Hazardous Tree

Hazardous Tree

The tree in Sudden Limb Drop; the previous Tree Case, a good example of a hazardous tree was removed following the damage it did.

A crane and a couple of tree climbers were contracted for the removal.

The tree had been crown lifted prior to the owner purchasing the home.

The owner decided to burn the foliage and smaller branches on site so they were cut up to a suitable size.

A company with a mobile timber mill was contacted and some of the tree was milled and later used for the construction of a house. The beams were 200 by 100 mm hardwood; some over 6 meters long. A great thing to do when dealing with hazardous trees.

The timber remaining was left on site. The owner shared some with his neighbours and eventually split and stacked the balance to burn in his fire place.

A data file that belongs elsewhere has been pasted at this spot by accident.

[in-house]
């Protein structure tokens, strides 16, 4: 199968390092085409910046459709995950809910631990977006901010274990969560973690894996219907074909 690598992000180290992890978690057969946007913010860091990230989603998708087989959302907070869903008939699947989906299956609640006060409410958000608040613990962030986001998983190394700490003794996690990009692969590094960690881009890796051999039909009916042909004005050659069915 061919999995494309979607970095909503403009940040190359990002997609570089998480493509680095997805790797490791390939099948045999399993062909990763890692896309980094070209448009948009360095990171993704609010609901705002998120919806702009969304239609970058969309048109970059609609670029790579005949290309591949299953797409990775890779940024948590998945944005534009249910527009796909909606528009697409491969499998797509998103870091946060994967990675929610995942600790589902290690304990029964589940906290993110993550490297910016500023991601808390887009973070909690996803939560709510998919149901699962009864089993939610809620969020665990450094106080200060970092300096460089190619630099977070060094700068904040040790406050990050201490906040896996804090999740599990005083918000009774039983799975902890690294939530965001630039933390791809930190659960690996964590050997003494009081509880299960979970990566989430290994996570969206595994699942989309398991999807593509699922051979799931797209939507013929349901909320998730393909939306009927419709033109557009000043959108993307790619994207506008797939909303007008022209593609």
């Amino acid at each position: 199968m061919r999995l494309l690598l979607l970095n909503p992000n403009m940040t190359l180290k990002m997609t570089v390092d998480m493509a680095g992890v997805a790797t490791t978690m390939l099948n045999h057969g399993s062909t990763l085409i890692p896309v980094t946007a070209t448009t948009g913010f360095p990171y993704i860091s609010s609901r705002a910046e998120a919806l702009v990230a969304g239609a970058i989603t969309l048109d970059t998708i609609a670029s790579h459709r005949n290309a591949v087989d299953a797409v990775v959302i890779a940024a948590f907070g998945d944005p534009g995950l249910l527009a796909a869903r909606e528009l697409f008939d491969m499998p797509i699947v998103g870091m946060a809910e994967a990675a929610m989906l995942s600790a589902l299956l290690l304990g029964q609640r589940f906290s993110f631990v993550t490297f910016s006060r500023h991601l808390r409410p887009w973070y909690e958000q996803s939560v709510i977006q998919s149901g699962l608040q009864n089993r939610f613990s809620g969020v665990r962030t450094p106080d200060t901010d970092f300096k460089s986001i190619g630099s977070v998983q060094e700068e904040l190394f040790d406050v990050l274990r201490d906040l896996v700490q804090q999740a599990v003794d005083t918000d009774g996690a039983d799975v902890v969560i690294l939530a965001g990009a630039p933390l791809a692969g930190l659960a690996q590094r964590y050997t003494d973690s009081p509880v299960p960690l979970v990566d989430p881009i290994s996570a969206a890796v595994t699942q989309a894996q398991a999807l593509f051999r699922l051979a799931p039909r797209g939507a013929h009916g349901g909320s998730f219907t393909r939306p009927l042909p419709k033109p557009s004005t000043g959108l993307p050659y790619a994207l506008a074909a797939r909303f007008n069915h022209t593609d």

This tree was about 35 to 40 meters high and located about 4 metres away from the home below and so could be defined as a hazardous trees given the damage it did.

Interestingly prior to it dropping its limb onto the home the local council would not allow its removal. But after it dropped the limb they did.

Logically after it dropped the limb and that limb could not again fall one would think the tree was safer.

But … this then was a council east of Melbourne in the Ranges …

In a couple of images the white paint marks were used as a means of calculating the timber weight so the crane operator was able to safely lower the very heavy sections of timber.

Landscapes By Design regularly organises the removal or pruning of trees.If you have a tree requiring removal or arborist work contact us.

Some Images of this Hazard Tree Removal